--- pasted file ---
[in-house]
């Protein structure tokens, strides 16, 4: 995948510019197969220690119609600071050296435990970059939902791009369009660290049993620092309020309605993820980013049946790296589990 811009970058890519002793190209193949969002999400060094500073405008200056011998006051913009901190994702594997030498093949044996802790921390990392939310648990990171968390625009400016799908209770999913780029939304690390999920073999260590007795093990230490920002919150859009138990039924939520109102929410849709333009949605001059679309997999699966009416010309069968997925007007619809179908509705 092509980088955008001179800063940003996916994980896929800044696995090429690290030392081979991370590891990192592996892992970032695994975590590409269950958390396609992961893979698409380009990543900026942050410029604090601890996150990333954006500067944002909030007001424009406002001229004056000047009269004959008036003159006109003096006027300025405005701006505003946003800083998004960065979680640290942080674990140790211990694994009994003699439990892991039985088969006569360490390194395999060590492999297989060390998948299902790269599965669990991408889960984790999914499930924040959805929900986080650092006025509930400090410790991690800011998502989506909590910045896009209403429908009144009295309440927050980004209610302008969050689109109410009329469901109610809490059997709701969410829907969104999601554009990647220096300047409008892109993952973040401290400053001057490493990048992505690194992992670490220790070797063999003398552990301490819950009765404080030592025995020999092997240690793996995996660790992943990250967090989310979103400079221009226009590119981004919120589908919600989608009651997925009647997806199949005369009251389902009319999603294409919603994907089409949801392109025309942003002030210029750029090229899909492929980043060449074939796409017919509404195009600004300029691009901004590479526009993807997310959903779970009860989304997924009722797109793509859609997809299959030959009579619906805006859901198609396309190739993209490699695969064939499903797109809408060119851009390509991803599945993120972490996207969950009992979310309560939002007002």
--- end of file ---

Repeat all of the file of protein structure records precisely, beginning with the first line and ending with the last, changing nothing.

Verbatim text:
[in-house]
């Protein structure tokens, strides 16, 4: 995948510019197969220690119609600071050296435990970059939902791009369009660290049993620092309020309605993820980013049946790296589990 811009970058890519002793190209193949969002999400060094500073405008200056011998006051913009901190994702594997030498093949044996802790921390990392939310648990990171968390625009400016799908209770999913780029939304690390999920073999260590007795093990230490920002919150859009138990039924939520109102929410849709333009949605001059679309997999699966009416010309069968997925007007619809179908509705 092509980088955008001179800063940003996916994980896929800044696995090429690290030392081979991370590891990192592996892992970032695994975590590409269950958390396609992961893979698409380009990543900026942050410029604090601890996150990333954006500067944002909030007001424009406002001229004056000047009269004959008036003159006109003096006027300025405005701006505003946003800083998004960065979680640290942080674990140790211990694994009994003699439990892991039985088969006569360490390194395999060590492999297989060390998948299902790269599965669990991408889960984790999914499930924040959805929900986080650092006025509930400090410790991690800011998502989506909590910045896009209403429908009144009295309440927050980004209610302008969050689109109410009329469901109610809490059997709701969410829907969104999601554009990647220096300047409008892109993952973040401290400053001057490493990048992505690194992992670490220790070797063999003398552990301490819950009765404080030592025995020999092997240690793996995996660790992943990250967090989310979103400079221009226009590119981004919120589908919600989608009651997925009647997806199949005369009251389902009319999603294409919603994907089409949801392109025309942003002030210029750029090229899909492929980043060449074939796409017919509404195009600004300029691009901004590479526009993807997310959903779970009860989304997924009722797109793509859609997809299959030959009579619906805006859901198609396309190739993209490699695969064939499903797109809408060119851009390509991803599945993120972490996207969950009992979310309560939002007002």